The best we can do is ensure accountability
Eva Hodgson has strenuously tried to show the damage of division in the black community caused by party politics. Over the years I have concluded a few important points about the formative years of party politics.
One is that the political efforts of the early black community were more about gaining representation, then power.
The Progressive Labour Party originally fielded nine candidates, winning six seats in the 1963 elections.
Under a voting system that was entirely gerrymandered against blacks, it was more important in those days to have a vehicle to foster participation in Parliament, and a political party was an avenue.
They fell victim as in the old parable “Be careful when you invite a prince to solve the problems in your town because, while he may solve the problem, the next problem will be how to get the prince out of your town”.
I had the fortune of knowing many of those persons integrally involved in the PLP beginnings and they would admit they never expected the problems they subsequently encountered.
One significant, unexpected consequence is the division to which Dr Hodgson alludes.
Later, possibly around 1972, I recall at a PLP rally at the Devonshire Recreation Club being shocked to my senses when Arthur Hodgson in his speech said “the objective of politics is to obtain power”. The issue of attaining power was a political evolution, as was the divergent philosophies of what power should look like and does.
The difference in social outlook and social classes within the black community was bulldozed by the idea of party solidarity.
However, the natural difference within the fabric of any human society, which roughly manifest as conservative or liberal views also, existed with the subset of the black community.
The black community within itself is diverse. Back in the early 1960s, there was a thriving merchant class and a strong middle class, far deeper than that of the United States or Caribbean equivalents, who were progressive and favoured a rational approach towards a better future. Consistent with the times, there was also those favouring more radical approaches. The radical element was always a minority, but also the loudest.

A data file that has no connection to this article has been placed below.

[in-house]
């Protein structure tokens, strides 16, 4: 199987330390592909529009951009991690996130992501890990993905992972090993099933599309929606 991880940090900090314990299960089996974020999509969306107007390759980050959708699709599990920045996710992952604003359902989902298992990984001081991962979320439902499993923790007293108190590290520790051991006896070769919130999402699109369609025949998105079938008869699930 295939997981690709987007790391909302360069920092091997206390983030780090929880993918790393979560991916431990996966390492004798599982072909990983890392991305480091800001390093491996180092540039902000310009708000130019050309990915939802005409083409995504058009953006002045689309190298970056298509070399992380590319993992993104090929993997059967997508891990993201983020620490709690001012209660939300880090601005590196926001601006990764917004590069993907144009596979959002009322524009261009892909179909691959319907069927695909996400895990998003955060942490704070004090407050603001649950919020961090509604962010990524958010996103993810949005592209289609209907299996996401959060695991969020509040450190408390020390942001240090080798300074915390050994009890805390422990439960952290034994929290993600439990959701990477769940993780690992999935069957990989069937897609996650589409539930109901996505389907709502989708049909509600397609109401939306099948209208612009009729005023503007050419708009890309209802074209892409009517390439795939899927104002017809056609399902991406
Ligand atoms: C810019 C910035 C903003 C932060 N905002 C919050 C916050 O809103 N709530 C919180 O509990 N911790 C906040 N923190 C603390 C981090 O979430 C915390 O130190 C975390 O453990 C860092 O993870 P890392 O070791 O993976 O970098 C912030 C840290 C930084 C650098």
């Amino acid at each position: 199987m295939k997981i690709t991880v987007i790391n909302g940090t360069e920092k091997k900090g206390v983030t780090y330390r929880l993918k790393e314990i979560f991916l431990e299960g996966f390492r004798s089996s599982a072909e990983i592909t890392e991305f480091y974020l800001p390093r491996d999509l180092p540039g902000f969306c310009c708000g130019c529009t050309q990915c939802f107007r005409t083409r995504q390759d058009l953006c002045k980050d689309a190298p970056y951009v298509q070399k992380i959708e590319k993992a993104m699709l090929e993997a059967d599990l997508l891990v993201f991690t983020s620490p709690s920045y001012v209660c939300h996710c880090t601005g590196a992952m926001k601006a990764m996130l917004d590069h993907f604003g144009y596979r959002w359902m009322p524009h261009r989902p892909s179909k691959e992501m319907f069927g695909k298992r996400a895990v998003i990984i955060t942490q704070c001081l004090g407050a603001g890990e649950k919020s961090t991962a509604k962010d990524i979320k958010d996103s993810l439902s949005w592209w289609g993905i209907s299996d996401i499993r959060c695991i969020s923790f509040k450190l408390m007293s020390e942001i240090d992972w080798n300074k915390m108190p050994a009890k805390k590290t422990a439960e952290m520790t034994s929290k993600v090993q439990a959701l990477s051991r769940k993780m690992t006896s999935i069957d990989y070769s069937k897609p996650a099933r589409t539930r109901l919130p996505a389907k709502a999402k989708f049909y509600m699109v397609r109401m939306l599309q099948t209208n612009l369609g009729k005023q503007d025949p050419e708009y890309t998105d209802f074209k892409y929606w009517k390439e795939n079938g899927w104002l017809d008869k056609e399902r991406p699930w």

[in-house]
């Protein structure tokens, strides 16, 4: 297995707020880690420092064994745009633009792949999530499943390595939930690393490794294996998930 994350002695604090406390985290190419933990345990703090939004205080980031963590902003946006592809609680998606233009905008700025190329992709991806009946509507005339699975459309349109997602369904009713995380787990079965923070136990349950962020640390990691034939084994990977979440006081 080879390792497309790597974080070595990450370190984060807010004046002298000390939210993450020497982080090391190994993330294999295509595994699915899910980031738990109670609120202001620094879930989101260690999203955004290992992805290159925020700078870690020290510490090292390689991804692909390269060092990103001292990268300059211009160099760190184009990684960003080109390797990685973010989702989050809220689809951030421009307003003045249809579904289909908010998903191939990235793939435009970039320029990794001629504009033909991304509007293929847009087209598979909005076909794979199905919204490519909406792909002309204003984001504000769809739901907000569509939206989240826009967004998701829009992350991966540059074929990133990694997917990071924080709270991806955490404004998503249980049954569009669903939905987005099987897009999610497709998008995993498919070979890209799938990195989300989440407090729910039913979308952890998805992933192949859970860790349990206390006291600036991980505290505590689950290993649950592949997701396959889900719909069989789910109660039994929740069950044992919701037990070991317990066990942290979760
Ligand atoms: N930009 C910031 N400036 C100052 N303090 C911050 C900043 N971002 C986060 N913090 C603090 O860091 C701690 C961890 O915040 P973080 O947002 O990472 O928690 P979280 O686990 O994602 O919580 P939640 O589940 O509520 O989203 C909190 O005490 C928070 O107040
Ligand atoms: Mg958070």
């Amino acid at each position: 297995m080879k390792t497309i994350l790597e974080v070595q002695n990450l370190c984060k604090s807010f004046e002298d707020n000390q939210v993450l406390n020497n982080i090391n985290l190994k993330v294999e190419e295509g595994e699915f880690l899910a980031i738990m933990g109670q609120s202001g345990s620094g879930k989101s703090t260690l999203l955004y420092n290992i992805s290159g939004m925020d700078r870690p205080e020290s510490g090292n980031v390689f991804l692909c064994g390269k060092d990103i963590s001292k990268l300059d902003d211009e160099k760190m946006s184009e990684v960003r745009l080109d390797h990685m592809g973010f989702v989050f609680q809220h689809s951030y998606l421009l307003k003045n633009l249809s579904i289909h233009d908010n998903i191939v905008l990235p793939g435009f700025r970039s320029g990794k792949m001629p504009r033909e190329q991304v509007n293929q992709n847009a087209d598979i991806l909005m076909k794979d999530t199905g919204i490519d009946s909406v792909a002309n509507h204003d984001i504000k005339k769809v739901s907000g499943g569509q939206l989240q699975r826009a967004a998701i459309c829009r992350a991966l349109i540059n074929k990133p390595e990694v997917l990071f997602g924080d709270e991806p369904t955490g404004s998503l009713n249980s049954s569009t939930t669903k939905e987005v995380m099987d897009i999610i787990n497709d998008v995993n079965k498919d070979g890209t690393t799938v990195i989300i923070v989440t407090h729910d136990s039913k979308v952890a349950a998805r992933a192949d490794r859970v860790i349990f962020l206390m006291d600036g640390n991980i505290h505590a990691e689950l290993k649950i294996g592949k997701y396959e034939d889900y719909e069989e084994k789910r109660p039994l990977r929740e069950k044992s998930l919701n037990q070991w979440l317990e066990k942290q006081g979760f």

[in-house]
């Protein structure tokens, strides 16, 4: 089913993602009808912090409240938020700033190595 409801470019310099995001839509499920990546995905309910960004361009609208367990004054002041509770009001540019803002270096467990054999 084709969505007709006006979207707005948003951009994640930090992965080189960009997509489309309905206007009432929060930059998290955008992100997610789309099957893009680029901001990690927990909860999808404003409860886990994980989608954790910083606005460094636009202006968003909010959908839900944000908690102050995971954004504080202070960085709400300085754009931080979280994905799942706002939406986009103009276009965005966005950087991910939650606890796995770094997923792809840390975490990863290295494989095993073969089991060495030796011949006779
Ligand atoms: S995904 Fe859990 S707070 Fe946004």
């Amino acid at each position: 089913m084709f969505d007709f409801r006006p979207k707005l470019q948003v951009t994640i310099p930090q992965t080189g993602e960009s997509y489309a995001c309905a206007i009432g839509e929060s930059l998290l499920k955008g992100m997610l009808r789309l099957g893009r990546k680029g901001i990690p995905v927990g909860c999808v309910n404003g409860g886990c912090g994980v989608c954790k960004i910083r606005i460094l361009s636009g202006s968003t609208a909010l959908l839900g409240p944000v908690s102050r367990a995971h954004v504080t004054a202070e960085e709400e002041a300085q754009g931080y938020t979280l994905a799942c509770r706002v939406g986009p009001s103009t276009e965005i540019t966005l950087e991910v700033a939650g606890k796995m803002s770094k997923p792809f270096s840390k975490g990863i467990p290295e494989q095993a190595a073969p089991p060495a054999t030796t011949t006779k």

These natural, unresolved differences benefited the status quo, which for more than 30 years thrived off the divisions. Hence it is only natural that commentators such as Dr Hodgson in presenting the nostalgia of the pre-party days of unity can only lament. This is so because there has not emerged a political equation or ideology that captures all the elements of need for the beleaguered black population. The choice has been the lesser of two evils for a large segment.
Party politics to date has missed the boat for being a contemporaneous “new age” diversity that is the ultimate ideal.
Nor has an ideological evolution taken hold of the parties that could suffice as an organisation committed to the best interest of all the people.
“My turn” versus “your turn” is still the modus operandi, with no indications of change in the near future. It will all crash eventually, but between now and then expect a lot of conflict.
The best we can do is ensure accountability because we don't have any way of selecting members of Parliament, or who represents a party — or you could put yourself forward.
The public have very little means of shaping the calibre of our representation until open primaries and freedom of political opinion are legislated for political parties.